This weekend when I was reading the Toronto Star I turned to the World Weekly and saw the following statistics:
- 550 million people live without electricity in sub-Saharan Africa;
- 1% of Liberians living in cities have access to electricity, 0% of rural Liberians;
- 197,000 Kilowatts represents the total electrical generating capacity of Libera, less than the electricity used to run the stadium in Dallas where the NFL Cowboys play.
In his recent trip to Africa President Obama announced an initiative to develop 10,000 Megawatts of clean energy for six sub-Saharan African states backed by a 5-year, $7 billion investment. But the program falls far short of what is needed to develop a global energy strategy that makes it possible for all of humanity in the 21st century to benefit from technology first developed in the 19th.
According to the CIA Factbook the consumption of electricity per capita is a key differentiator between have and have-not countries. Countries that consume the most correlate with the Developed World. Leading the pack are the Scandinavian states with Iceland number one, Norway second, Finland fifth and Sweden sixth. My country, Canada, abundant in all kinds of energy resources from fossil fuels to hydroelectricity is fourth. And Persian Gulf fossil fuel energy producers Kuwait and the United Arab Emirates are third and seventh respectively.
The United States is ninth. Russia is 41st and China is 70th. But it is those at the bottom end that are truly the have nots in the Developing World with the Gaza Strip 214th. African countries dominate the bottom third with, for example, the people of Chad, in Central Africa, consuming a mere 0.07% of the electricity used by an average American.
Today China is the world’s largest energy producer generating 4,604 billion Kilowatt hours per year. The United States is second generating 3.953 billion Kilowatt hours. But lowly Chad like so many of its African neighbors barely registers as an energy producer. Neither do other Developing World nations like those in the Pacific Islands, the Caribbean, and many states in Asia, South and Central America. And there is a correlation between this lack of energy production and per capita income with a distinct similarity in pattern between energy haves and income haves.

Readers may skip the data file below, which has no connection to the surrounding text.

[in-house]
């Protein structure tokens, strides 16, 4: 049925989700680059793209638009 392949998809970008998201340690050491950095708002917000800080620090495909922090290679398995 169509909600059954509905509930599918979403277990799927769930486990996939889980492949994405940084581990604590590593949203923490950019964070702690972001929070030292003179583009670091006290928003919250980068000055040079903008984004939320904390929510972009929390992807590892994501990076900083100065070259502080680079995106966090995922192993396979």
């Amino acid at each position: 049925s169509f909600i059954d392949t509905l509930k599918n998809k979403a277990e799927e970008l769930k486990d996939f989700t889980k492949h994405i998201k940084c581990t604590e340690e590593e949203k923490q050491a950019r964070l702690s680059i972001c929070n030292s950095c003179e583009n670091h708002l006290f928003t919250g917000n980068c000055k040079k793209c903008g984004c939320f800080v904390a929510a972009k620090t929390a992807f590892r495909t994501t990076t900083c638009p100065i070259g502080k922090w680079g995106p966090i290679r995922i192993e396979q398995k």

If we are to see the Developed and Developing World reach a healthy accommodation then technology and capital resources need to be applied to addressing this enormous energy disparity. That is why I have suggested in the title of this posting the development of a global energy declaration of rights.
The United States, through initiatives like the one described above for energizing sub-Saharan Africa, represents an important first step. But other nations of the Developed World need to come forward to address the disparity.
We have through the auspices of the United Nations and other international bodies developed universal declarations for human rights, for the rights of the child, for the environment, for indigenous people, and for forests and wildlife. So isn’t it about time that we created one for energy?
What should it embody? Here are my suggestions. I am sure you may have your own thoughts on what such a doctrine should contain and welcome your ideas.
World Energy Declaration of Rights.
- Humans everywhere on the planet shall have access to clean, renewable energy in sufficient quantity to allow them to lead healthy and productive lives.
- That all energy production on the planet shall be focused on achieving sustainable levels of development for individual nations with the elimination of poverty for its citizens.
- That all nations shall cooperate in the developing and sharing of energy resources to achieve the first two tenets in the charter.
- That those nations least developed shall be given special priority in the creation of renewable and sustainable energy that meets a globally determined standard of kilowatt hours per capita.
- That nations with surpluses in energy shall cooperate with those with insufficient energy capacity to develop a means of energy sharing to reduce disparities.
- That all new energy production shall be in harmony with the goals of creating a sustainable planet so that no energy source becomes a net carbon emitter.
- That all new energy production shall respect the environment to ensure no harm comes to indigenous peoples and biodiversity.